Monday, January 11, 2021

Course Calendar Tool

This Excel file is a course calendar tool. Just enter the starting date of the semester and all the other dates will be automagically calculated! It speeds up the development of course calendars. 


Download the tool

Instructions / tips for using the weekly calendar:

  1. The year, month, and day in the upper right corner are the anchor points for all calculated dates. Start by entering this information.
    1. The day field should start on a Monday. 
    2. Default: The week calculations have Mondays for the start of the week. 
    3. Default: The due calculations assume that all assignments are due on Sundays. 
  2. The day offset values increase each week by seven days.
    1. The offset values can be customized. For example, use 14 day intervals for every two weeks. 
    2. For holiday weeks, it is easier to simply enter "spring break" (or whatever) compared to eliminating a week and fiddling with the day offset values.  
  3. The due date formula for Sundays is +6 from Monday (the start of the week).
    1. The due date can be adjusted. For example, Friday due dates could be set by using +4 rather than +6. 
  4. Enter the weekly topics and other special date information.
  5. Create a finished calendar for students by selecting the important cells and printing the selection to a .pdf file.  

Good luck with your courses!

Friday, January 8, 2021

PowerPoint at the Psychonomic Society: A Comparison of Different Online Presentation Styles

Background: In November, I attended the online meeting of the Psychonomic Society (a scientific community for studying cognition, perception, and behavior). This post and the following posts summarize a few scientific findings that are relevant for giving better PowerPoint presentations. 

The Study: Online and Doing It Wrong: The Impact of Presentation Style on Learning in an Online Lecture by Jaclynn Sullivan, Mount Mercy University

Description: Teaching during the pandemic has placed a new emphasis upon online presentations. This timely study compared two styles of recorded online presentations. A narrated PowerPoint presentation was compared to a video lecture that utilized a whiteboard. Students who watched the video lectures scored slightly higher than the students who viewed narrated PowerPoint presentations. The reason for this difference could be embodied cognition, possibly an "internal mirroring" of the instructor. A key quotation: "Online lectures are more impactful when they incorporate the body in some way."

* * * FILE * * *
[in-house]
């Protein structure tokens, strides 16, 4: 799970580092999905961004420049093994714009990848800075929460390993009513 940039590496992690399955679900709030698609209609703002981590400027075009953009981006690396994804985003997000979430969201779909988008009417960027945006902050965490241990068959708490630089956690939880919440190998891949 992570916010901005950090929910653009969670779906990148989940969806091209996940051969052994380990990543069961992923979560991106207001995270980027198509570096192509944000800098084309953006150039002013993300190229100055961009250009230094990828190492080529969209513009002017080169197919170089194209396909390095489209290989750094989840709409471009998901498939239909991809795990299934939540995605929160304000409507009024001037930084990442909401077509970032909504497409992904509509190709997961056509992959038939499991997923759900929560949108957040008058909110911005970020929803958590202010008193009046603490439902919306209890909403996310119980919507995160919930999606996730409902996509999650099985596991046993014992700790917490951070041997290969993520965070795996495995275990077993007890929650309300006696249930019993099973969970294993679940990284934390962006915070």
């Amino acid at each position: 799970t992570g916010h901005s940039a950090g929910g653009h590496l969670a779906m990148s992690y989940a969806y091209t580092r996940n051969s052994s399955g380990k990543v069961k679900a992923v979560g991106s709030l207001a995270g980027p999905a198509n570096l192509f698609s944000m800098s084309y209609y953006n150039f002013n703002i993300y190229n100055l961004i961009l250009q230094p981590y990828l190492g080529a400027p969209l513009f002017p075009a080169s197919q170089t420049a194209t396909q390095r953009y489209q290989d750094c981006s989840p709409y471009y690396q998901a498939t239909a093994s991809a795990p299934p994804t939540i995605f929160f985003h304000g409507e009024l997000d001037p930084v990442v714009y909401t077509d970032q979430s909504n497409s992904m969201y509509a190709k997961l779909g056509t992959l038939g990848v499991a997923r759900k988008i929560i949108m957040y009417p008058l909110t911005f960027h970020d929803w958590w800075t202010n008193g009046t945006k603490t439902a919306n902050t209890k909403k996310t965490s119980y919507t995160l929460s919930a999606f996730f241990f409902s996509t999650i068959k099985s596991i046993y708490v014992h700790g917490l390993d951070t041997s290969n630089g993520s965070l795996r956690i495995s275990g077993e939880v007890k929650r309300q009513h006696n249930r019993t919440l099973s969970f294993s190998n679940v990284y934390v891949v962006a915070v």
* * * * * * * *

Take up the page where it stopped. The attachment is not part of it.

Commentary: The improved performance in the video group -- a person giving a white board lecture -- seems very plausible. I have certainly felt this influence myself in watching the online presentations. Watching people is intrinsically interesting. Watching slides without people, in comparison, is not so engaging. The author attributes the increased learning in the video group to embodied cognition, but it might also be an attention effect. The video group can watch the instructor's movements, and this live action might capture student attention.  

Examples: The presentations at the online meeting provided numerous examples of these two styles. Most presentations (like mine!) were simply narrated PowerPoint presentations. It's a bit dull, for sure, to watch a narrated PowerPoint online. In contrast, there was a terrific example of a PowerPoint accompanied by live video of the presenter. Timothy Brady's talk (#143 Invited Talk: The Role of Meaning in Visual Working Memory Capacity) combined PowerPoint with live video in a powerful and compelling way (see the screenshot below). The person plus the PowerPoint was very dynamic and engaging. It's a good example to aim for if you use recorded online presentations. Nice work Timothy!